Kumar, Saket; Chandra, Abhijit; Kulkarni, Rugved; Maurya, Ajeet Pratap; Gupta, Vishal

    2017-06-22

    Endoscopic biliary stenting is a common procedure in routine gastroenterology practice. Plastic stents are the most common type of stents used and are indicated mainly for short-term biliary drainage. Prolonged indwelling plastic stents can result in disastrous complications. We conducted a retrospective analysis of patients who presented with complications of forgotten biliary stents in a tertiary care hospital during January 2010 to October 2016. All patients were managed either by endoscopic or surgical means. Details of these patients were obtained from departmental patient database, endoscopy records, and surgical register. A total of 21 cases of retained biliary stents were managed in the study period and their outcome was analyzed. The median age was 47 years (range 17-70 years) and 17 (80.9%) patients were female. Primary indication of biliary stenting was stone disease in 76.2% (n = 16), while benign biliary stricture accounted for 19% of cases (n = 4). Mean duration at presentation to hospital after ERCP stenting was 3.53 years (range 1-14 years), with cholangitis being the most common presentation (66.67%). Definitive endoscopic treatment for forgotten stent and its associated complication was possible only in five patients (23.8%); in remaining 16 (76.2%) cases, surgical exploration was required. Despite life-threatening complications and major surgical interventions, no mortality was recorded. Instances of forgotten biliary stents presenting with serious complications are not uncommon in Indian setup. Patients either ignore advice for timely stent removal or are unaware of the presence of endoprosthesis or need for removal. Adequate patient counseling, information, and proper documentation are essential to avoid this condition.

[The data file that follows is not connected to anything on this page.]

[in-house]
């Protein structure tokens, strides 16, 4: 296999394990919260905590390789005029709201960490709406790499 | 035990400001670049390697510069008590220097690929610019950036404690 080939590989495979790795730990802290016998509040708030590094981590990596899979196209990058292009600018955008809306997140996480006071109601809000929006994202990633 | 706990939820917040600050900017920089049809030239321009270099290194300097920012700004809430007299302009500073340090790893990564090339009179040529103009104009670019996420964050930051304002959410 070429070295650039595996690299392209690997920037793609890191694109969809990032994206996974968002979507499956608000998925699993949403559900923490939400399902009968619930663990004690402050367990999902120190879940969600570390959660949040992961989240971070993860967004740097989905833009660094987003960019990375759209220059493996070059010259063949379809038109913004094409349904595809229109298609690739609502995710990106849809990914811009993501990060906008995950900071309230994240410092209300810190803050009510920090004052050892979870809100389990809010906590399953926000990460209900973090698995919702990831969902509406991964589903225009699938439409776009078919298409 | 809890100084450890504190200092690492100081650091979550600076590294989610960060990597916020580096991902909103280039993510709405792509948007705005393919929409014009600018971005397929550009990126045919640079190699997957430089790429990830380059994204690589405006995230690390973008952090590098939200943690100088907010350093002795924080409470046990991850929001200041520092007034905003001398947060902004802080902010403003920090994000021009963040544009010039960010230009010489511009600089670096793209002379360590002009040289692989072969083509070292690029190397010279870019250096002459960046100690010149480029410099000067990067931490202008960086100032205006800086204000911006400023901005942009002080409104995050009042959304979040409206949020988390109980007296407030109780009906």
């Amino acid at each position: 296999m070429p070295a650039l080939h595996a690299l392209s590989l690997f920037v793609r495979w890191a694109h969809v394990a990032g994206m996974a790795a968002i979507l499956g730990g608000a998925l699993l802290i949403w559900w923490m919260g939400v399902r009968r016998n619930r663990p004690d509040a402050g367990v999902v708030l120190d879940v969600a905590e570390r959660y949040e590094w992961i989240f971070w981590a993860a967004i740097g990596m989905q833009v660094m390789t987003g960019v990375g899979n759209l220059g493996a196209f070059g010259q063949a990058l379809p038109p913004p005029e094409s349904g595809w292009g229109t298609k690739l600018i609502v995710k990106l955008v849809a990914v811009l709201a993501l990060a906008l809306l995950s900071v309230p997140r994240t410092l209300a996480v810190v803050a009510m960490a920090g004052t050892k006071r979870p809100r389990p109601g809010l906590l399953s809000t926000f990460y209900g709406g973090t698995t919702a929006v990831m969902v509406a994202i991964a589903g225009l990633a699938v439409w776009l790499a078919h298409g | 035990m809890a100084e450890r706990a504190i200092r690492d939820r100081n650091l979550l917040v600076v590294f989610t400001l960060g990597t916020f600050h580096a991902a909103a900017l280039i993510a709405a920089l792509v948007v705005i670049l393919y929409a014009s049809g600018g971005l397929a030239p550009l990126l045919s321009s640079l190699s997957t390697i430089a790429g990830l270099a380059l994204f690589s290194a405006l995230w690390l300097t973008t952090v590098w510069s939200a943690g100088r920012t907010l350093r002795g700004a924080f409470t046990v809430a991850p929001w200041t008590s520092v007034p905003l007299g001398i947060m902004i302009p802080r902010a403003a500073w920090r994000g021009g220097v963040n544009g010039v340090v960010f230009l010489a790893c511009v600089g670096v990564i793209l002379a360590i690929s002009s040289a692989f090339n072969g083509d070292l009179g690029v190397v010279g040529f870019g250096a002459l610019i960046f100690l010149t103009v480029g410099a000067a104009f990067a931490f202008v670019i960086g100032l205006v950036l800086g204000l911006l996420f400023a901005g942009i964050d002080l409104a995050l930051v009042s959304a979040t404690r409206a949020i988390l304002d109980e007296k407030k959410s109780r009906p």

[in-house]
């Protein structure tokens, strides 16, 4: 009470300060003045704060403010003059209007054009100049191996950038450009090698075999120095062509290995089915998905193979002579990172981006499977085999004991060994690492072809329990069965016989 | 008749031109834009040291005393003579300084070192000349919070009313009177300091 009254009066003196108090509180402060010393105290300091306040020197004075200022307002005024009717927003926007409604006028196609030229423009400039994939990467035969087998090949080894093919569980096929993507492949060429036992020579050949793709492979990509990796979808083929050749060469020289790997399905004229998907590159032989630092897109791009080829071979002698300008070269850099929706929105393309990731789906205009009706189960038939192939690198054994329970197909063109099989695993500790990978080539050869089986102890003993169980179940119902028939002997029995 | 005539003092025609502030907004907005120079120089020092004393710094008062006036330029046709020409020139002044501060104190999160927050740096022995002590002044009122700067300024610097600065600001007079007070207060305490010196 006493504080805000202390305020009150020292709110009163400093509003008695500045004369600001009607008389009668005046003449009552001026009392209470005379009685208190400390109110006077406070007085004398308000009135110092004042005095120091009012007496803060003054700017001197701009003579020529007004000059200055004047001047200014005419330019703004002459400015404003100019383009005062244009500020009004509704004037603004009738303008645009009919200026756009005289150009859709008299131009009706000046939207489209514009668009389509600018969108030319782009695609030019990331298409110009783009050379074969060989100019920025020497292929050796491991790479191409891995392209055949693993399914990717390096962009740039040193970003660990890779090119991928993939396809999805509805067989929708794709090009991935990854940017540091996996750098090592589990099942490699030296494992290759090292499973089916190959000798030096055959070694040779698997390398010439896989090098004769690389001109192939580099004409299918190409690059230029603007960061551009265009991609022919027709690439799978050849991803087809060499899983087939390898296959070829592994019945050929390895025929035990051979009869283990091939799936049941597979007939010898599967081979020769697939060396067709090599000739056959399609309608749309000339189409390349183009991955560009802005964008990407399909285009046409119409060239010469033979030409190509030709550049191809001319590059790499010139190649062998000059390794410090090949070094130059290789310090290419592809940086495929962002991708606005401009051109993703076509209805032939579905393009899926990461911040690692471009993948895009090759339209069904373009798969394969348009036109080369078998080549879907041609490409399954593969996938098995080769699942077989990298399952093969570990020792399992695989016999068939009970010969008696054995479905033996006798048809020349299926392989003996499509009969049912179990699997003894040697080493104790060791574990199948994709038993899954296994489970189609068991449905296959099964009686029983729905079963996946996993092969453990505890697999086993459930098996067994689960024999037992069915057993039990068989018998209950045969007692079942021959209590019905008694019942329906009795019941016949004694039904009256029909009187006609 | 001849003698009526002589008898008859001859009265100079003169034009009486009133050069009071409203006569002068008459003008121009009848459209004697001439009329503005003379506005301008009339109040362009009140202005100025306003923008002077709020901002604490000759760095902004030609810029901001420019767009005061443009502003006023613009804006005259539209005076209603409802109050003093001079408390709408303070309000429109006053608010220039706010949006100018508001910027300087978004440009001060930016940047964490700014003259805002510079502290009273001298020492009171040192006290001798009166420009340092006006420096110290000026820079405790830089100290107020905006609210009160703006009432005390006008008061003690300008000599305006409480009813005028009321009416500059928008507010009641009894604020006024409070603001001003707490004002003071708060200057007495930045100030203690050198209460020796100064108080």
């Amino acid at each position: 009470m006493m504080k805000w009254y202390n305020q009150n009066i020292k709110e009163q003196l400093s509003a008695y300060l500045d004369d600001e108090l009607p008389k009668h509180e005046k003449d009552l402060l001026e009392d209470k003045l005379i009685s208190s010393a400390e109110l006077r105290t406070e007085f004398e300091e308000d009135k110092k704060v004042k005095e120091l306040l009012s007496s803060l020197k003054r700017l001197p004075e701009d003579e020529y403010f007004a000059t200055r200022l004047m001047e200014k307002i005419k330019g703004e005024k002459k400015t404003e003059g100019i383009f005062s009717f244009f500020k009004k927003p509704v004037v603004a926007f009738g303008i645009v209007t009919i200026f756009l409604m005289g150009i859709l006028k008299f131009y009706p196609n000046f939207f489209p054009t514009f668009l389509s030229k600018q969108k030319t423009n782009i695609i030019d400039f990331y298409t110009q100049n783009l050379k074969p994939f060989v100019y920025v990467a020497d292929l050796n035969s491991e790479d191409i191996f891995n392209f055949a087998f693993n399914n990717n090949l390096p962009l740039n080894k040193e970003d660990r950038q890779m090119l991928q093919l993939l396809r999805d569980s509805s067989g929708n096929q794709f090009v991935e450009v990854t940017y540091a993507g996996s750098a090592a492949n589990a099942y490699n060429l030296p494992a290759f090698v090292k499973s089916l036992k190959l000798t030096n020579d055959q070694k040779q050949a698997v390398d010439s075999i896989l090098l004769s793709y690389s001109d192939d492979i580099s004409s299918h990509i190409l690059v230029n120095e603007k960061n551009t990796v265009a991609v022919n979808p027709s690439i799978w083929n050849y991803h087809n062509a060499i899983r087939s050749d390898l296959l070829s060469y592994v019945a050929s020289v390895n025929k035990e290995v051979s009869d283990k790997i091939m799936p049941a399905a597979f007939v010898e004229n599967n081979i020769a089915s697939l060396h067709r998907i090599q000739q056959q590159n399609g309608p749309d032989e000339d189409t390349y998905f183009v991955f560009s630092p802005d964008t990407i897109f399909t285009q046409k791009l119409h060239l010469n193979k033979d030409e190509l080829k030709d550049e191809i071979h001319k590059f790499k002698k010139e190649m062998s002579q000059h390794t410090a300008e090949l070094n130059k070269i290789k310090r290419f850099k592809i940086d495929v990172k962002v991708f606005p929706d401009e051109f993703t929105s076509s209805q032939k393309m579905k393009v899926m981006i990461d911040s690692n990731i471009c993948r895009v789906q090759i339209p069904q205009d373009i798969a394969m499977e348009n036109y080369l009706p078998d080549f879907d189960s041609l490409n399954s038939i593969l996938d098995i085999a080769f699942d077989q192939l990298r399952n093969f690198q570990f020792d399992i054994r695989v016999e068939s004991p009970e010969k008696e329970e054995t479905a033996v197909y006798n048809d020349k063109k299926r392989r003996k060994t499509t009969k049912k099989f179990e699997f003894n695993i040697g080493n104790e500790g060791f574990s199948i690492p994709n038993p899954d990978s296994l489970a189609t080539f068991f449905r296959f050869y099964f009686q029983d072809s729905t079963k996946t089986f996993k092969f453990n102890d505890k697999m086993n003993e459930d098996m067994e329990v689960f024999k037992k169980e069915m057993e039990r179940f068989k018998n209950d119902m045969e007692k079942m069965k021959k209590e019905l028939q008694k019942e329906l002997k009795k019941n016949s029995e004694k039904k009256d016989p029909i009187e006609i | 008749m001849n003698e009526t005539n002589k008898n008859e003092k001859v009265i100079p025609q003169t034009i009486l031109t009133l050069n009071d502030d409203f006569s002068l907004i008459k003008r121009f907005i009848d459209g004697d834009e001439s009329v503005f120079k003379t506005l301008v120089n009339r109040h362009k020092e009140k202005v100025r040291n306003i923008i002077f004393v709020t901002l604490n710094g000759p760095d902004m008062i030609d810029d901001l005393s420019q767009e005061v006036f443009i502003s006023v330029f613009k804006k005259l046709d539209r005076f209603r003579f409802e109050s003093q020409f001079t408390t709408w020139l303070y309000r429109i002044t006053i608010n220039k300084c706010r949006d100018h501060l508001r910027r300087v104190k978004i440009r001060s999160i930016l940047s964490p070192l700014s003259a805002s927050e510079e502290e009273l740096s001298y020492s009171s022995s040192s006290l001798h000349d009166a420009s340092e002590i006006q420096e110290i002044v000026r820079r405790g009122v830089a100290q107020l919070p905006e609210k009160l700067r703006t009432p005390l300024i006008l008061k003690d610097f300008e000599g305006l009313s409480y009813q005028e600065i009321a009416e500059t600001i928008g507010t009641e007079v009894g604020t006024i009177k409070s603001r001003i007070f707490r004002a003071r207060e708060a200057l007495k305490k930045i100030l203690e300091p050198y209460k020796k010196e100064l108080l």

16. High-Definition Computed Tomography for Coronary Artery Stent Imaging: a Phantom Study

    PubMed Central

    Yang, Wen Jie; Pang, Li Fang; Guo, Ying; Li, Jian Ying; Zhang, Huang; Pan, Zi Lai